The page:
YOU ARE HERE: LAT HomeCollections

/ Hector Tobar

Protesters' First March Is a Pleasant Disappointment

August 14, 2000|HECTOR TOBAR

At 2:10 p.m. Sunday, after months of anticipation and dread, that dark and unpredictable force called "the protesters" finally made its debut on the streets of Los Angeles.

A few thousand strong, they spilled down the steps of Pershing Square, onto the sun-drenched intersection of 5th and Hill streets, past platoons of grim-faced police officers. What happened in the next two hours, as they marched through downtown toward Staples Center, was something less than the catastrophe of stone-throwing and vandalism many had feared and predicted.

It was instead a jumble of angry voices and confusion, a day of baby-faced anarchists shouting expletives at the police and of shoppers locked in stores by panicked merchants. It was, in other words, just another strange day in a city famous for strangeness.

Judging from the rhetoric of the speakers at Pershing Square, one might have expected more trouble.

"All of these people are dripping with the blood of the poor!" said Pam Africa, "minister of confrontation" for the Philadelphia group MOVE, as she launched into an attack on the police. "These cops are like pit bulls! When someone says 'Sic 'em!' they do it. They kill children!"

Sunday's rally and march were meant to draw attention to the case of Mumia Abu-Jamal, the man on death row for killing a Philadelphia police officer. Most people seemed content to voice their disgust with the death penalty by listening to the speeches and by shouting slogans during what amounted to a long walk on a hot day.

With so little happening inside Staples Center, packs of correspondents with cameras and notebooks scanned the faces in the crowd, looking for the troublemakers in the mix--and the day's Big Story.


Marching through the canyon of old brownstone office buildings was a young woman who covered her face with a black bandanna. Was she one of the infamous anarchists the media have been telling us about, hiding from the police? Actually, no.

Meliza Banales, 22, said she was merely trying "to make a statement that I'm being silenced by this government." Banales is a graduate student from Compton who teaches creative writing in prison. "I don't agree with the way the raza is treated."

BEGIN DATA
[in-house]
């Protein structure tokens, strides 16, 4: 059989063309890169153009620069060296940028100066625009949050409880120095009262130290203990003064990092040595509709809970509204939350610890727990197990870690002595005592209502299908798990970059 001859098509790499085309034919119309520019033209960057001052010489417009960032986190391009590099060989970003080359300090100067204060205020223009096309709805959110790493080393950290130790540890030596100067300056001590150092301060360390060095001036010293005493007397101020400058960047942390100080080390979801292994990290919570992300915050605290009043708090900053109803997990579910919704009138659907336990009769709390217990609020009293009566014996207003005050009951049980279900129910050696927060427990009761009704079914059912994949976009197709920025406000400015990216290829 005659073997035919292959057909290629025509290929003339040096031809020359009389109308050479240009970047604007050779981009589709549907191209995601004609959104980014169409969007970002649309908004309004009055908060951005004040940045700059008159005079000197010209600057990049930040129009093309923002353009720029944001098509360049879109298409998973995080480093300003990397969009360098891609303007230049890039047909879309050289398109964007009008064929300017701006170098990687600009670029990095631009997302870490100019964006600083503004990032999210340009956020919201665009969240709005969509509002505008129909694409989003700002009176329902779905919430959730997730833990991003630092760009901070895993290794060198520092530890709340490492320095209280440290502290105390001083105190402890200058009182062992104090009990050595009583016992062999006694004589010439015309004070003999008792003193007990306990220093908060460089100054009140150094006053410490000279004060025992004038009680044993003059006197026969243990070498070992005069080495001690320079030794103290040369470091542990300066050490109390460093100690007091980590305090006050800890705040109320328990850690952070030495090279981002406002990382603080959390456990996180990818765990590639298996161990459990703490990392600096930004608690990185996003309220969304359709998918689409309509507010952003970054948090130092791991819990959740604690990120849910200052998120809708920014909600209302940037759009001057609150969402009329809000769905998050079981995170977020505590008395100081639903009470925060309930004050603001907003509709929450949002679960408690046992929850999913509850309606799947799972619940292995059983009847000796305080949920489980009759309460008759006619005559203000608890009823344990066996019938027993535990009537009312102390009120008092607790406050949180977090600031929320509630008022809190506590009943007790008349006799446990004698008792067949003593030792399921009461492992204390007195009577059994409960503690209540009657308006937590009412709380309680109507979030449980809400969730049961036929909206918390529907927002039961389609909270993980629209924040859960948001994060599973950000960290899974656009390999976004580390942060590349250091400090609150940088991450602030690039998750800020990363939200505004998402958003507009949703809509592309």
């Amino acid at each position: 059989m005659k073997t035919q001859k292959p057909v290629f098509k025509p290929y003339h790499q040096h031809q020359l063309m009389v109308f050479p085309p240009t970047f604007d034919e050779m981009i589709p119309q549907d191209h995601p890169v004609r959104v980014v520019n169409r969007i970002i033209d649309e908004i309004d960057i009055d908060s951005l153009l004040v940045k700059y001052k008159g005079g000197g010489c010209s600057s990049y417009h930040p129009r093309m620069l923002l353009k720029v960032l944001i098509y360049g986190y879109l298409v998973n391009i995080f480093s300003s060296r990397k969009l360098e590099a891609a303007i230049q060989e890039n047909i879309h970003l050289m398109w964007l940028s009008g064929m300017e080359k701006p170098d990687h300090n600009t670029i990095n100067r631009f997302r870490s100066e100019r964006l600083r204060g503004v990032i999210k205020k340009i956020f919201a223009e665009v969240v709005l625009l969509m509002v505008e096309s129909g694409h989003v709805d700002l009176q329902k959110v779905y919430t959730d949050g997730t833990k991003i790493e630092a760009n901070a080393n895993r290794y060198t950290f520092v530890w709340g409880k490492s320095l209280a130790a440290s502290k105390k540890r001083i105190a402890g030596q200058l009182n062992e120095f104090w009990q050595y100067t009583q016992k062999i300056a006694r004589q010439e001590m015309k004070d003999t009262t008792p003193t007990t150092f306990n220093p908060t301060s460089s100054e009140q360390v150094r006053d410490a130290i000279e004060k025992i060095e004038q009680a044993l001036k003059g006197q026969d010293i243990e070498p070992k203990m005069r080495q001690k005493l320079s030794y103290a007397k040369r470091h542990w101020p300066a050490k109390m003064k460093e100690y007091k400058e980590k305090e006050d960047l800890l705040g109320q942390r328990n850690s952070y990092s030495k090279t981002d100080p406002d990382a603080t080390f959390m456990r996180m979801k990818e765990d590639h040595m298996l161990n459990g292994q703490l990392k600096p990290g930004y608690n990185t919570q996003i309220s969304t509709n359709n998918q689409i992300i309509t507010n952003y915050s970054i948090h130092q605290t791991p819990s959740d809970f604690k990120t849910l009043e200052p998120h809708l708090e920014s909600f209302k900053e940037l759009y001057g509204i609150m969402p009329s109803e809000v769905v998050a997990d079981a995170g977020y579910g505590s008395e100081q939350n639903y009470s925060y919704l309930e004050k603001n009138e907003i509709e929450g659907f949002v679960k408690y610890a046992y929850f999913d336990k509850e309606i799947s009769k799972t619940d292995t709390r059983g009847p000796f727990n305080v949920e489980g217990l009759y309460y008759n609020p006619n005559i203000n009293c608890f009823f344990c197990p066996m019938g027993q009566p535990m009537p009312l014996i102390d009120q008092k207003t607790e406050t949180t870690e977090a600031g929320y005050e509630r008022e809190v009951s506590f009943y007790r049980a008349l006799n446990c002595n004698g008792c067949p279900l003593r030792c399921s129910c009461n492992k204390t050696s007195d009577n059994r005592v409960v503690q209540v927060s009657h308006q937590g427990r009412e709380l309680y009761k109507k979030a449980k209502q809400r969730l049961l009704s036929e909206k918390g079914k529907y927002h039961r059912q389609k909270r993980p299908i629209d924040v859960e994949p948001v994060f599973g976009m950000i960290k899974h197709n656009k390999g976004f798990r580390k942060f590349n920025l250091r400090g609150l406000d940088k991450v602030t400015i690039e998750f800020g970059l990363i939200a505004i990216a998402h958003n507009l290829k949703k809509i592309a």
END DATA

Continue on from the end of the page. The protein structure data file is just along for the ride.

When Banales and the thousands of other demonstrators turned the corner on 5th and reached Broadway, they were greeted by the cacophony of dozens of steel shutters closing along the shopping strip.

The merchants, who for months have been scared by warnings of glass-shattering mobs, were also bracing for the worst. The only victims ended up being the unfortunate folks who had picked the wrong time for a shopping trip.

As the marchers trod past one closet-sized store featuring fluffy white dresses for baptisms and First Communions, the shutters rose to reveal two families who had been trapped inside. They stepped out, pushing strollers and looking confused. One man picked up a young girl who was crying inconsolably.

Benitio Tlapa, a pint-sized shoeshine man, had been trying to drum up business on Broadway when the mass of protesters appeared. Rather than flee, he decided to join in, picking up the short stool his customers sit on. With his shoeshine box hanging from a strap over his shoulder, he worked his way near the front and stood next to a young woman who was beating on a drum. He opened and closed the tiny door of his shoe box to the same beat. Tap-tap, tap-tap.

"No a la muerte!" he shouted in Spanish. No to death!

Did he know who the march was for, who the dreadlocked man named Mumia was in the big signs people carried?

"No," Tlapa said flatly. "But he's a human being. They shouldn't kill him."

At the corner of 7th and Broadway there was, at last, a hint of trouble. A demonstrator with a shaved head and a goatee ran at a line of helmeted police officers that was blocking part of the intersection. The officers merely pushed the man back and he bounced off them, like someone dancing in a mosh pit.

Two blocks away, another marcher wasn't having such a good time. The cherub-faced young man had the slogan "Smash fascism" taped to the back of his shirt, but he wasn't doing anything to advance that particular cause. Instead, he was vomiting in the street.

Someone guided him to a shady spot on the sidewalk and suggested he sit down for a bit. What's wrong? he was asked. "I think I drank too much tap water," he answered.

Finally, the march arrived at the parking lot across the street from Staples Center, the officially designated protest zone. A few skinny young men clad entirely in black, their faces covered with bandannas and ski masks, scaled the tall security fence that seals off the arena.

One placed a flag at the top, an upside-down Stars and Stripes with a circled "A" drawn in the middle.

The anarchists had finally reached Staples Center.

A few feet away, on the other side of the fence, a few police officers barely noticed. One even gave a weak smile.

Los Angeles Times Articles